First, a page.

Transcribing Spoken Data

In the study of English Language or linguistics, we often look at how people talk and interact with each other. This means that when we collect data, it is often of spoken language and is what we call spoken data. To get spoken data into a form we can use and analyse, we have to transcribe it.

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Table of contents

    To transcribe something is to put it into a written or printed form.

    Once we have transcribed spoken data, we then have a transcription that we can use to analyse the spoken data.

    A transcription (or transcript) is a written or printed version of something.

    In this article, we’re going to look at why we transcribe spoken data, how we transcribe, how the International Phonetic Alphabet is used in transcription, and then how to cite speech transcription.

    Why do we Transcribe Spoken Data?

    Due to the nature of spoken language, once we’ve heard it, we generally can’t hear it again.

    Spoken data is simply data of language which represents how it was spoken. Spoken data differs from written language in that it usually shows the more informal language features that aren’t present in written language.

    To collect spoken data that we can listen to again, we must record it. This can be done either as an audio recording or as an audio-visual recording (video) where we can then listen to the spoken data as many times as we need.

    Although having audio recordings is important when analysing spoken data, it’s not always the most useful way to store data, as it can't be analysed and it can make it difficult to find a specific piece of data quickly.

    We transcribe spoken data so that we have a written form of it. This makes it much easier to analyse what has been said and how. Looking at the content of the spoken data (such as topics, words and interruptions) can be useful in areas of linguistics like sociolinguistics where we may need to analyse and compare the language of different speakers.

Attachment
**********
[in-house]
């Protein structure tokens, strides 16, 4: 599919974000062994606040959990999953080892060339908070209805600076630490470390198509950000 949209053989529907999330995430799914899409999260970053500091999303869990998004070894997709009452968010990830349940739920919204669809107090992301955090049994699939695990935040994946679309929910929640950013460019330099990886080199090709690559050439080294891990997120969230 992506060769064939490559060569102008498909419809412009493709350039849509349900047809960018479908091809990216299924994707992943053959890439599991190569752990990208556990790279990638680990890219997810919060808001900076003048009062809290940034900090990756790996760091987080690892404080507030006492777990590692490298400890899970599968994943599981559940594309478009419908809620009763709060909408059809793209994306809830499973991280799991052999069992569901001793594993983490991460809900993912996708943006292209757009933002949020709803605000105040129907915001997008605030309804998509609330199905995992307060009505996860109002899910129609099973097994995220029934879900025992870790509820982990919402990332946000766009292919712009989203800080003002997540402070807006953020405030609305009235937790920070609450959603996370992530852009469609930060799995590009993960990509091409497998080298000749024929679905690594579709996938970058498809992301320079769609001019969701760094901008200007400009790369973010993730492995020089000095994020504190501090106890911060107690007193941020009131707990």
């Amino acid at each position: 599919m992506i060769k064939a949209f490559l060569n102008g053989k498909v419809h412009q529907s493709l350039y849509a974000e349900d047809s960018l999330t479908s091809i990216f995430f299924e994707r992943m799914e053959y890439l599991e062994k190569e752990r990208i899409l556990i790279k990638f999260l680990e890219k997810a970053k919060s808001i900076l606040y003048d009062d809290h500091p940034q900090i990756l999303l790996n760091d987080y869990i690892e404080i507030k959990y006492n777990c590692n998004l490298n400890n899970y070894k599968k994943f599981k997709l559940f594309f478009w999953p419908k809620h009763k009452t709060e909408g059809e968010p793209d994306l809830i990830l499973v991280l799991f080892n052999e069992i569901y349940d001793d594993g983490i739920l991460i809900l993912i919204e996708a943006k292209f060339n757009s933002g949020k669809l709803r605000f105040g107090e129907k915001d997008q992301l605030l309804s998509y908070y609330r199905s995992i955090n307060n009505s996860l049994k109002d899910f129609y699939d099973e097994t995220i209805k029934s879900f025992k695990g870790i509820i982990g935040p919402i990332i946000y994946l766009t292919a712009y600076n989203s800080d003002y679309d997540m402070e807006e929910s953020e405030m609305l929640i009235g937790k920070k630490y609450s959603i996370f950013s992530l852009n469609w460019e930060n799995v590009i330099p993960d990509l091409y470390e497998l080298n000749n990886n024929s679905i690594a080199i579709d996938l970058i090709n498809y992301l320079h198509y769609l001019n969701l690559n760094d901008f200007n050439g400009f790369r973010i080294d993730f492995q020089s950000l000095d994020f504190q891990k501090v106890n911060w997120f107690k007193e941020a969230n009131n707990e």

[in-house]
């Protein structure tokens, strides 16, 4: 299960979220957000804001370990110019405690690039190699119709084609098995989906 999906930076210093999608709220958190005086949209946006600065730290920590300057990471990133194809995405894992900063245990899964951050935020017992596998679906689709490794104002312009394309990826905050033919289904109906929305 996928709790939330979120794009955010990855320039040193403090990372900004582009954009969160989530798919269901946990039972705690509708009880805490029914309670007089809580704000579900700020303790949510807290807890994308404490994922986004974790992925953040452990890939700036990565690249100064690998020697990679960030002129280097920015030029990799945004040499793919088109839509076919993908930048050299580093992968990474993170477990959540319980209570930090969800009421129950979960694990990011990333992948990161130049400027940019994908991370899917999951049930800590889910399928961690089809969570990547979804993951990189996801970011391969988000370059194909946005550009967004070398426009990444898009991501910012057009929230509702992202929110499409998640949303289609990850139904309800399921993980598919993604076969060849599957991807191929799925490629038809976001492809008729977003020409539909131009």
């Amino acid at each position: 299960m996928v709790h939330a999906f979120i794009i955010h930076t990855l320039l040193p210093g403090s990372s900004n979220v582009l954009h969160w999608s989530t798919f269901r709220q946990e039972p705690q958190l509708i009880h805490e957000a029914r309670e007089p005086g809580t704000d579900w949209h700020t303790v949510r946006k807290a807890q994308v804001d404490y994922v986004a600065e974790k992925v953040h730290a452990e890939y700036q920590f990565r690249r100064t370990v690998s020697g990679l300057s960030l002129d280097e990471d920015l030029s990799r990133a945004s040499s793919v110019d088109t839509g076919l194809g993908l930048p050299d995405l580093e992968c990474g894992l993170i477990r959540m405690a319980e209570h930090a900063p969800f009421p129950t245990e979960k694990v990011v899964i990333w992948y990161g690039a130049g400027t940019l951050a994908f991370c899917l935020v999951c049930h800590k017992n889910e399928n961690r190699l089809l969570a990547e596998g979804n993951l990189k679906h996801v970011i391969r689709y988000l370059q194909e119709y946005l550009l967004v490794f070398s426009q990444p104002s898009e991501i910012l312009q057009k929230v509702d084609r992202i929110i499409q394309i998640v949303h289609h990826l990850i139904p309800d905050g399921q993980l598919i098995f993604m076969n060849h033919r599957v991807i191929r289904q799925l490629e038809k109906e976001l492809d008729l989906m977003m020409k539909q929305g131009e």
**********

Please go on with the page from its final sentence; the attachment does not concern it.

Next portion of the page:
Language differences can vary among speakers and can be related to social aspects such as age, class, gender, occupation, ethnicity and region.

    Another reason why we transcribe spoken data is to look at a person’s accent and pronunciation features. This is done by transcribing data using the International Phonetic Alphabet, which we’ll look at in a bit more detail later. Doing this allows greater and more specific speech analysis in fields such as phonetics and phonology.

    Accent and pronunciation features are the aspects of spoken language that can differ between different speakers. For example, how the /a/ in ‘bath’ is pronounced differently in British accents. Here, a short /a/ sound in ‘bath’ is a feature of northern accents.

    Transcribing spoken data, Image of man writing, StudySmarterFig. 1 - Transcribing data involves writing it out.

    Transcription of data in research

    Before transcribing, you first need to collect the data. This is done most often through recording spoken language either as an audio recording or recording as a video – having a video may be useful for looking at things such as NVC within a person's speech.

    NVC stands for non-verbal communication and is the name given to any sort of gesture, movement or facial expression used to communicate something. NVC is often used in conjunction with verbal communication (speech) but can also be used on its own.

    When recording and transcribing data, certain factors need to be considered. These are ethics and the observer’s paradox.

    Ethics

    In relation to ethics, we need to think about what is the morally right practice as researchers. As spoken language is produced by an individual and is unique to that individual, you need their permission to record them.

    If you don’t ask permission before recording someone, it could be considered a breach of that person’s privacy. Every study that requires spoken data has to first go through ethical considerations and make sure that permission has been asked for where it is needed.

    The observer’s paradox

    The observer’s paradox is the name given to the problem that arises when trying to record natural spoken language. Most natural speech occurs when the speakers are completely at ease and talking casually amongst themselves.

    When recording data though, there is usually an observer (the person recording the data) or at the very least a recording device. Due to ethical considerations, the speakers will also know that they are being recorded. As much as people may try to speak naturally, there is always an element of being a bit on edge when you know you’re being recorded or listened to. This may cause the speaker to either consciously or subconsciously alter how they speak.

    How to overcome observer’s paradox

    When collecting data, you can make certain allowances for observer’s paradox to overcome it. One thing you could do is ask for permission to record someone’s speech in advance of doing it and then record them when they’re not expecting it. With this method, you’ll have to let them listen to what you recorded before you use it as data to make sure they’re happy with you using it.

    Another way to try and sidestep the observer’s paradox is to let people know that you are recording them and then lead the conversation through some casual topics before you get to the conversation you want to record.